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HPV – Risks and Vaccination explained

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Human papilloma Virus (HPV) is the name given to a very common group of viruses, with over 100 different types.  These can be divided into so called low risk or high risk types – with high risk types being associated with cancer, and low risk types causing warts and verrucas.  The most well known link is with cervical cancer - in 99% of cases, cervical cancer occurs as a result of a history of infection with high risk types of HPV.  With cervical cancer as the second leading cause of cancer deaths among women worldwide, it was clearly an important breakthrough to develop a vaccine against HPV which can save many lives. There are also links between high risk HPV infection with other less common cancers such as mouth & oropharyngeal cancers, vaginal & vulval cancers, penile cancer and anal cancer.  

It is thought that around half the population will be infected with HPV at some time in their life, though in most cases the virus does no harm as the immune system clears the infection – it is when the virus persists that it can cause problems. It is easily spread through sexual activity.

There is an HPV vaccine called Gardasil which protects against HPV types 16 & 18 which cause 70% of cervical cancer and the majority of other HPV associated cancers, and also types 9 & 26 which cause 90% of genital warts.  Gardasil is a safe, highly effective vaccination, licenced for boys and girls from aged 9 years.  Common side effects are pain/redness at the injection site, fever and headaches.  It is a course of either 2 or 3 injections over a 6 month period.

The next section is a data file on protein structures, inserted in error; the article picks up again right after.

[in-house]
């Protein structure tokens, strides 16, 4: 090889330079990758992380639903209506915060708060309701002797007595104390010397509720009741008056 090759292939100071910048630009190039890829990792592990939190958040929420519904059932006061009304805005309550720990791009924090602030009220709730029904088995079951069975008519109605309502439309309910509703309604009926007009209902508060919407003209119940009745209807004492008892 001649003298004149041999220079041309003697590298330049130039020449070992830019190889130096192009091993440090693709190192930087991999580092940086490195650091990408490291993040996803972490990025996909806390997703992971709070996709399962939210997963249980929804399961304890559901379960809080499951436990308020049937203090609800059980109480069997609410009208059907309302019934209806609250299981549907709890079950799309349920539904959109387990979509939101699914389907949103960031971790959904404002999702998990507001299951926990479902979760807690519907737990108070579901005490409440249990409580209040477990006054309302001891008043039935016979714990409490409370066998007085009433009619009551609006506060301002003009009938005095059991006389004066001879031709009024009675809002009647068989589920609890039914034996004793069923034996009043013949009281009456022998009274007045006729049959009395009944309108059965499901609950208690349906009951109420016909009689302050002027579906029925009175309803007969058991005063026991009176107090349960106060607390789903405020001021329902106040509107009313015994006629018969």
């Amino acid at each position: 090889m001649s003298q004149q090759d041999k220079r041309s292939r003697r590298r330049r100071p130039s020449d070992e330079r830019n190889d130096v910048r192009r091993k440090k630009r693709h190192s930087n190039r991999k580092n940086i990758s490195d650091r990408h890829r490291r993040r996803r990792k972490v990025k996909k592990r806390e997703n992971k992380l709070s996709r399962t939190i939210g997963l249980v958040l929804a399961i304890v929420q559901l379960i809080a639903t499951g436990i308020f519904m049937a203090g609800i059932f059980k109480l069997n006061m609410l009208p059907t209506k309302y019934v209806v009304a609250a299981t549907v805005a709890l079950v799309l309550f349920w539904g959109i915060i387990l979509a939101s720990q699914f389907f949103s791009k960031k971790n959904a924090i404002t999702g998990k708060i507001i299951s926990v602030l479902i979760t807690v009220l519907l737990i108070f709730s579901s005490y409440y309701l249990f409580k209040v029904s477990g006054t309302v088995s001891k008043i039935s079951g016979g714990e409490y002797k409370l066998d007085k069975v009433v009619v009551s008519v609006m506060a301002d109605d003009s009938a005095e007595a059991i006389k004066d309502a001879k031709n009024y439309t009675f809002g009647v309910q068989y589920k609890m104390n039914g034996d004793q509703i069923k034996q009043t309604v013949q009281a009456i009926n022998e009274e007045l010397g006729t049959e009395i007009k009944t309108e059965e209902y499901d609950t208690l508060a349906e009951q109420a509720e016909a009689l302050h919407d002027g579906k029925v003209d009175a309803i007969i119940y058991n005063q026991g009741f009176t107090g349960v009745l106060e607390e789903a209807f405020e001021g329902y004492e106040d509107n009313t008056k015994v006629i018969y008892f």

Gardasil is part of the NHS immunisation schedule for girls aged 12-13 years.  If the vaccination is missed girls can have the vaccine on the NHS up to the age of 18 years, or privately if older.  It is still important for women to continue with regular cervical smears whether they are vaccinated or not.

Notably in the USA Gardasil is also recommended for boys aged 9 – 26 years.  Currently in the UK, Gardasil is only available privately to boys and men.  There have been calls for this to be changed, as HPV is linked to several types of cancers that effect men too, with vaccination also preventing genital warts, and protecting their partners from the associated risks. 

A full range of vaccinations including Gardasil are available at The Private GP Clinic, Sevenoaksplease do not hesitate to call if you have any questions or would like to book an appointment:  01732 835212

 

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